Michael Nichols, MA(TS) ’19, an aspiring lawyer, and Kerwin Webb, MDiv ’19, preparing to be a pastor, found themselves at a Washington, D.C. nonpartisan Christian political think tank during the summer of 2018. Their experiences couldn’t have been more different, but what they both experienced was learning the meaning and importance of respectful discussion.
While working at the Center for Public Justice (CPJ), Nichols and Webb were introduced to a new curriculum called “Political Discipleship” which they transitioned into a less formal setting when they returned to campus. Meeting for over an hour for 11 Tuesdays during fall semester, the group brought together students from different denominations, who grew up in areas across the country, and whose career goals ranged from ministry to law and beyond.
“A lot of Christians today know they can vote and they can protest,” Nichols says. “But political engagement actually is way more robust than that. To sustain it for the long term, for the common good, you need a lot more tools.”
The Center for Public Justice’s “Political Discipleship” curriculum fills that gap by giving Christians a practical toolbox of resources for engaging in politics that is grounded in faith. As they wrapped up their time together, four members of the group met with the New Jersey Attorney General’s office to learn about the cash bail reform it enacted in 2017. This provided a practical local connection to the concepts they had been discussing together.
Webb grew up in Birmingham, Alabama, but came to New Jersey five years ago to help Habitat for Humanity rebuild houses after Hurricane Sandy. He is currently pursuing ordination in the Baptist church and was one of three Princeton Seminary students chosen for the inaugural year of the Sacred Sector Fellowship, an initiative of the Center for Public Justice. After a week of intensive training with students from seven different seminaries across the country, Webb spent the rest of his time working as a consultant at First Rock Baptist Church in Washington, D.C.
Sacred Sector placed each student at a local nonprofit or faith-based organization. At First Rock, Webb worked with the pastor, served on committees, and formed relationships that he’s found very helpful in preparing his ministry after Princeton Seminary. “All of these things that the church is doing are things I want to do,” Webb says. In particular, he loves the church’s community investment. Just one example of this is a recent community health fair, where First Rock brought health-care practitioners to the area, so people with barriers like transportation could have access to their services.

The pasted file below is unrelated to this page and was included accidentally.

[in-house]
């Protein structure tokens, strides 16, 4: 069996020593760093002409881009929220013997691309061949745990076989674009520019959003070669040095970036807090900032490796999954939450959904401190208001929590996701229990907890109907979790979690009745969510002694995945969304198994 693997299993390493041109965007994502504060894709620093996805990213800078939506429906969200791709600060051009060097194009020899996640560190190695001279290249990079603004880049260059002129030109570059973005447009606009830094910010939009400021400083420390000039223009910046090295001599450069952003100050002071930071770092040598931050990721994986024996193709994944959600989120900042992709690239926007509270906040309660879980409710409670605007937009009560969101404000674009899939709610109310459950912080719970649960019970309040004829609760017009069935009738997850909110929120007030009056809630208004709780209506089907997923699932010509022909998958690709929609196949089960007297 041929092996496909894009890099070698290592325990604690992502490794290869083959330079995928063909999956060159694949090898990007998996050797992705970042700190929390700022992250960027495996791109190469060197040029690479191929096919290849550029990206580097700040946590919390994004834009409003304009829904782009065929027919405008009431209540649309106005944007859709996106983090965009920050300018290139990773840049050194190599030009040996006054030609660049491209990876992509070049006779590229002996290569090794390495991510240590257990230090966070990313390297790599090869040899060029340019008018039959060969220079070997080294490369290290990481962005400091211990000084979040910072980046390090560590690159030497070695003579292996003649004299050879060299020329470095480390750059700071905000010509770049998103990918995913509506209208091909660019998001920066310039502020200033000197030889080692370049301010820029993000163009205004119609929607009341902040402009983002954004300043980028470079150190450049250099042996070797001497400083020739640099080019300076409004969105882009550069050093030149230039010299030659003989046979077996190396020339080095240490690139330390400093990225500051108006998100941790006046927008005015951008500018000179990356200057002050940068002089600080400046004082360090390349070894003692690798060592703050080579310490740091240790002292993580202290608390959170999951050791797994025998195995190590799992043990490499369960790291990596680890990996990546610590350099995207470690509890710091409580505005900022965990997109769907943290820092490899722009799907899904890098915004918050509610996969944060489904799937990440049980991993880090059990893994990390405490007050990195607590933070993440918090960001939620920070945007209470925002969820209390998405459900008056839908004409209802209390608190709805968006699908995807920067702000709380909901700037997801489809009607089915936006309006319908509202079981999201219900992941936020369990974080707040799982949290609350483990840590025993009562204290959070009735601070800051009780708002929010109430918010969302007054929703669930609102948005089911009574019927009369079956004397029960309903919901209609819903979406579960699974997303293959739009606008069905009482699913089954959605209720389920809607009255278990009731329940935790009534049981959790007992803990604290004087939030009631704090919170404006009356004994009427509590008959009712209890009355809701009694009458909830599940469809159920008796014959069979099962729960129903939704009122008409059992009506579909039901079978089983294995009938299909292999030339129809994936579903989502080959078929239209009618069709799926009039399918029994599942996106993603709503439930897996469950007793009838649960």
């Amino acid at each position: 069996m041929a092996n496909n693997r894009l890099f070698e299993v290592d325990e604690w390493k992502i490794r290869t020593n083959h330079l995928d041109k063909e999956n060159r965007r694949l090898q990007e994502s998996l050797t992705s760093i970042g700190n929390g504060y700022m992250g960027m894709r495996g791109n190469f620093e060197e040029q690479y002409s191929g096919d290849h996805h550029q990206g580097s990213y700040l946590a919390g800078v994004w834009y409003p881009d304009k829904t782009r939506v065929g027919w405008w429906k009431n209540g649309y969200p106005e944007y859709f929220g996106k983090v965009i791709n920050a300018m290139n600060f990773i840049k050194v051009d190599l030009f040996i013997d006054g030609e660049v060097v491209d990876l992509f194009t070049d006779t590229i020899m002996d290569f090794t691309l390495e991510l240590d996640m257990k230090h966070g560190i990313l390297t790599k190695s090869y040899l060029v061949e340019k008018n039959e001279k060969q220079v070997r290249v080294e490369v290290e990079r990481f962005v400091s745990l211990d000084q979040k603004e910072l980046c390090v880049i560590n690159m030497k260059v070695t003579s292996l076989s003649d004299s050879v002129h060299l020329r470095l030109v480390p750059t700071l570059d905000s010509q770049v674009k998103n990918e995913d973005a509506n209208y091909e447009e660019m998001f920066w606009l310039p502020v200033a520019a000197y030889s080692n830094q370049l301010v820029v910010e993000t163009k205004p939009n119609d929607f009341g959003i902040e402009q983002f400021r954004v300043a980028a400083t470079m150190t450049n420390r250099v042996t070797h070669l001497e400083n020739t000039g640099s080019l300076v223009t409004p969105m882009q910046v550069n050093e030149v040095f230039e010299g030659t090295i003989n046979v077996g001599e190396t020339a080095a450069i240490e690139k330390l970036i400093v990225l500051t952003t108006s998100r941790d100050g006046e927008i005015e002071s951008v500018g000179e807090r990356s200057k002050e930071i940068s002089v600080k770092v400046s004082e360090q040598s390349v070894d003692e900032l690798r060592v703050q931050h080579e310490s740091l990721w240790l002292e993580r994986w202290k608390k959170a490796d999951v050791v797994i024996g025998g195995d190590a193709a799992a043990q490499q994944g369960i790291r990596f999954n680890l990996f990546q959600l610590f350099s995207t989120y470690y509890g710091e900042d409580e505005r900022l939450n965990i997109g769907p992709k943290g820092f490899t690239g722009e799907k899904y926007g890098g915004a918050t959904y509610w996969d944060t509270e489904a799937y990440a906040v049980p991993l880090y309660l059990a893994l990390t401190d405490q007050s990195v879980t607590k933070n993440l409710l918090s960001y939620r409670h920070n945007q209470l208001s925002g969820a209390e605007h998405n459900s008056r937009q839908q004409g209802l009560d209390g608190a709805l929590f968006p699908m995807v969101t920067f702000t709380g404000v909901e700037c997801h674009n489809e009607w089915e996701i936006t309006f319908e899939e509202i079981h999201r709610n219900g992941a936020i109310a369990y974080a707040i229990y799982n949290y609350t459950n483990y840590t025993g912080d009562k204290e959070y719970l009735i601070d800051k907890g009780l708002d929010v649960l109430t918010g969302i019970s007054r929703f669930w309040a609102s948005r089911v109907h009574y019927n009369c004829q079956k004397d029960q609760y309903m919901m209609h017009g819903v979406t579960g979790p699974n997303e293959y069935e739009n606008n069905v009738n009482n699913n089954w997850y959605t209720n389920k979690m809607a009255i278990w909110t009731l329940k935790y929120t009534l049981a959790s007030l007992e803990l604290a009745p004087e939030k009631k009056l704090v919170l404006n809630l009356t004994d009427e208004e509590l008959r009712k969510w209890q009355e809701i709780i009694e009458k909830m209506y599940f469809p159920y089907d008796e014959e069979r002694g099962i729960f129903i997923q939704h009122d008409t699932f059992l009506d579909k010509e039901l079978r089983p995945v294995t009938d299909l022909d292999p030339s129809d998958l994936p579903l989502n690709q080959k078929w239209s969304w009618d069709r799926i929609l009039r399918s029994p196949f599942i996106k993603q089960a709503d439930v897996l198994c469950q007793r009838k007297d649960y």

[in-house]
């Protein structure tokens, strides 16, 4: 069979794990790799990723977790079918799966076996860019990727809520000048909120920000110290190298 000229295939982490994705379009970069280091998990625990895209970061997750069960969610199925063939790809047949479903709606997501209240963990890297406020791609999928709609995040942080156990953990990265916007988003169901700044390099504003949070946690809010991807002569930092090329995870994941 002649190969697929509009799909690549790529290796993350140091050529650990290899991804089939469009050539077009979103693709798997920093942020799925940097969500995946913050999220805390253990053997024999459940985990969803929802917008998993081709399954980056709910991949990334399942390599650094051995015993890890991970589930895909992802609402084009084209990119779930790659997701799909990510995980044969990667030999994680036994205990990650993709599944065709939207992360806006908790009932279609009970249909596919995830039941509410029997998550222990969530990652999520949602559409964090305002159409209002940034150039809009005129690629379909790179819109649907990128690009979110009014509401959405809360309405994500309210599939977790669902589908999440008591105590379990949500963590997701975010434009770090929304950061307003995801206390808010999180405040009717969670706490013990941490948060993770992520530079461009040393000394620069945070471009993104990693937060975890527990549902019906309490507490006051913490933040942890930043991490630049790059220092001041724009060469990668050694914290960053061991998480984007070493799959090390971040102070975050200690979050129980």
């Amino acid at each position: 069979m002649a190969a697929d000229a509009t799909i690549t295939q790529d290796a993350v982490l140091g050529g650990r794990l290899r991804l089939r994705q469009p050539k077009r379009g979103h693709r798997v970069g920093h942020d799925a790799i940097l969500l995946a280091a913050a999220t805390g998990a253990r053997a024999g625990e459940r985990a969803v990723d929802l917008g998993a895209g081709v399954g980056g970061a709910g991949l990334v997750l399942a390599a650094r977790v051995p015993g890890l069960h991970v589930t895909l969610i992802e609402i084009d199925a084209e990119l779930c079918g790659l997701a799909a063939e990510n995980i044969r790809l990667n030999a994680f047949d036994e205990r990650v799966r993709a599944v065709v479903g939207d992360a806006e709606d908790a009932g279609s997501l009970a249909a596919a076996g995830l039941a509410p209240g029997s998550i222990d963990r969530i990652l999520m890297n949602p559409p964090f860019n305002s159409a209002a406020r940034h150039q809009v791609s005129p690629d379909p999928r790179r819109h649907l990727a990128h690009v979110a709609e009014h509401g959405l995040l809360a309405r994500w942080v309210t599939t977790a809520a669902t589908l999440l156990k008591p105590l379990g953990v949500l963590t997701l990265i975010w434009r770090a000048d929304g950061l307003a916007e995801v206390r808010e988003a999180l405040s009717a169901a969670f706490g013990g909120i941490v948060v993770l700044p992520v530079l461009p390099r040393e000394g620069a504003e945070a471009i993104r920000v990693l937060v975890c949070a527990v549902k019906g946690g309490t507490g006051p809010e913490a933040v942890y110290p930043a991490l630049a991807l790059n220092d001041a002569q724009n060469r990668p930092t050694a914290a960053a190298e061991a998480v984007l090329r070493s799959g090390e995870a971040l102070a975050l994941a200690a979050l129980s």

While Webb is headed for church ministry, Nichols will begin law school after Seminary. Raised in Sioux Falls, South Dakota, Nichols studied theology and English in college. He chose to attend seminary before law school to get a theological and moral grounding before beginning his JD, taking a cue from Martin Luther, John Calvin, and other Christian leaders who have studied both theology and law.
“I wanted to be able to ask theological questions about politics and government … to allow myself to ask some of these ethical questions, to investigate the history of law, to investigate the relationship between the church and the government over time,” he says. “Law school, in general, isn't designed to do that.”
Earning a Master of Arts in theological studies gives him a biblical and theological framework from which to approach law.
Though he and Webb both worked at CPJ, Nichols was in a traditional intern role — fulfilling his CPE requirement — not part of Webb’s Sacred Sector cohort. For about 20 years, CPJ has regularly worked with Seminary interns who aren’t looking to complete their required field education in a traditional church setting. “Because I don't anticipate being in a full-time ministry role, I wanted to be outside of a church context,” Nichols says.
“The fact there was a think tank that was Christian, and that was thoughtfully Christian in how they did things, was very appealing,” he says.
Looking back over the semester of working through the “Political Discipleship” curriculum together, both Nichols and Webb highlight how meaningful the group members have found this time of respectful discussion. “That’s been encouraging that a group of people from different backgrounds, different traditions, has sat down and has freely discussed substantive issues related to politics,” Nichols says.
Even if they have not reached a consensus, “it was good that we got together as Christians and talked about these substantive issues and sought change,” he says, “or thought about how our Christian faith informs our desire for change, or what it would mean to create change politically.”